Saturne is a smart restaurant, it is sparse and modern, but the staff are warm and welcoming. There is a real buzz in the air, we are slightly early, and as the first to arrive we see the team gearing up for service. It feels good. There is only one set menu at €60 for seven courses with a couple of options to add some Jamon Noir de Bigorre to start or a cheese course (both are extra) of Compte and Sant-Nectaire, for another €60 you can add matching wines. We instead looked at the extensive wine list and then gave into the sommelier and asked him to bring a bottle of something interesting. This works out cheaper but the " interesting wine" (no idea what it was as the label had zero information) starts to get a bit overpowering towards the end of the bottle so we leave some to try a red by the glass Saint Romain 2009 de R.Boyer.
The food we had was as follow:
Fourme d'ambert, persil, poire - a good start with the cheese sauce with a parsley sorbet an lots of leaves, great flavoursan a well structured fish.
Maquereau, poireau, crayon, huitre - this is quite interesting using the roots of the leek, and oyster foam covering mackeral. The flavours are quite subtle and I thought it could ave been seasoned more - no salt on the table - so interesting but not pleasurable.
Foie gras au sarment de vigne, moutarde, cresson - the mustard dominates the dish a little and the foie gets a bit lost.
Saint-jacques de plongee, encre and champignon - lots of interesting ingredients but it didn't quite gel. The potato with the dish had a gloopy texture and te squid ink and mushroom was quite a dominant flavour.
Poularde des landes, endive and citron - after the last dishes which were OK but not outstanding came a dish with components that jarred. Oddly each on their own was fine but they really seemed to clash in this presentation.
Oseille, amande, pomme et coing sauvage - this was a good dish with the components working well together, the sorrel was in the ice cream and the quince added some wonderful contrast, that said it is interesting to see a almond milk on the menu and contrast it to cantonese ones - this was OK but illustrated how well it is done in china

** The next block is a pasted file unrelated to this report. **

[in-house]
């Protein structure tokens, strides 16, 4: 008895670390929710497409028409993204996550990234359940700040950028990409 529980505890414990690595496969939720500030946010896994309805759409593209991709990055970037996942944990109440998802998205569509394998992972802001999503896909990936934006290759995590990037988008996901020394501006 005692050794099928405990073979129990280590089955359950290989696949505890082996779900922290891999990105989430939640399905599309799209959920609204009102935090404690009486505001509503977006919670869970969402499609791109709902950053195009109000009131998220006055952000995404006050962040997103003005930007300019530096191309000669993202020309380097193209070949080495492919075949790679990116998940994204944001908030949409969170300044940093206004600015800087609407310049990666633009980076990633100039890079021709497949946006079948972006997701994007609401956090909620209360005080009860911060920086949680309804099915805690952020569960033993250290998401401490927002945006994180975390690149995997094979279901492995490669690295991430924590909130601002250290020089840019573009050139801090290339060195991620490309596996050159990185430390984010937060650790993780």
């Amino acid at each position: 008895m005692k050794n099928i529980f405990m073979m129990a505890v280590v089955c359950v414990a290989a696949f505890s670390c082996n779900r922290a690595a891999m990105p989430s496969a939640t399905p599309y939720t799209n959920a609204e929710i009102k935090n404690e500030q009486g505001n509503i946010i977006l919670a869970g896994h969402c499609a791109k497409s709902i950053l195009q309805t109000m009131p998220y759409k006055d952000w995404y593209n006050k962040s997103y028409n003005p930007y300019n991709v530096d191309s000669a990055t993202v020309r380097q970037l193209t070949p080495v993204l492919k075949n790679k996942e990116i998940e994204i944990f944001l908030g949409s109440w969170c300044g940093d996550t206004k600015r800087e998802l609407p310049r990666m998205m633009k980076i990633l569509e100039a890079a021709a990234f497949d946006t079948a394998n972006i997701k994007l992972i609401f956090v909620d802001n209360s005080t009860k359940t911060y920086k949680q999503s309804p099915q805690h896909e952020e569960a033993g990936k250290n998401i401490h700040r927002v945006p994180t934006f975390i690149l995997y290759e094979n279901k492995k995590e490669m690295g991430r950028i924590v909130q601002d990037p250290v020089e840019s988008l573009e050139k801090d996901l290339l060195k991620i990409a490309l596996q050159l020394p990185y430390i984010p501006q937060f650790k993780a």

Chocolat, topinambour, foin - another interesting ice-cream, this time jerusalem archichoke with chocolate and hay, yes hay. Quite a good dish which worked together.
A tricky meal to sum up. I liked the restaurant, I liked the service, I still "natural wine" is a bas case of "emperors new clothes", and i thought some of the food was good. But I didn't eave going wow, I actually left deep in thought and still keep reflecting on the dishes. At €195 for two including wine it isn't bad value and if I lived in Paris I would return, but as a visitor maybe not special enough to include in an itinerary, unless you were keen to try tye leading edge of Paris cooking.
PS - the bread is very very good.
PPS - photos to follow once we get back home
Phil, an excellent thoughtful report on Saturnes, I don't know why I haven't come across it on seraches before.
I'm interested in your conclusion - the first thing that struck me is that it is not a great choice for a Londoner on a three-day trip to Paris, is that fair? Much of it seems reminiscent of Texture, Roganic, North Road and even Viajante. I do love that wave of food but I suppose it is not what we go to Paris for.
Thanks for these good reports. We have enjoyed two quite good dinners at Saturne. We opted to sit outside during our first visit last summer, close to the kitchen for our second visit early this winter. Food and service were equally good on both visits. However, we found the service and ambiance less formal outdoors, making for a less stuffy, more lighthearted evening.
FWIW, I have been filling in the last blanks for our next visit and realized that Saturne was the fit I was looking for. It is an interesting place: While I don't put it in the WOW category, it is one restaurant where I can vividly and pleasurably remember specific plates from each of our several visits. Maybe in the long run, that's more important than wow.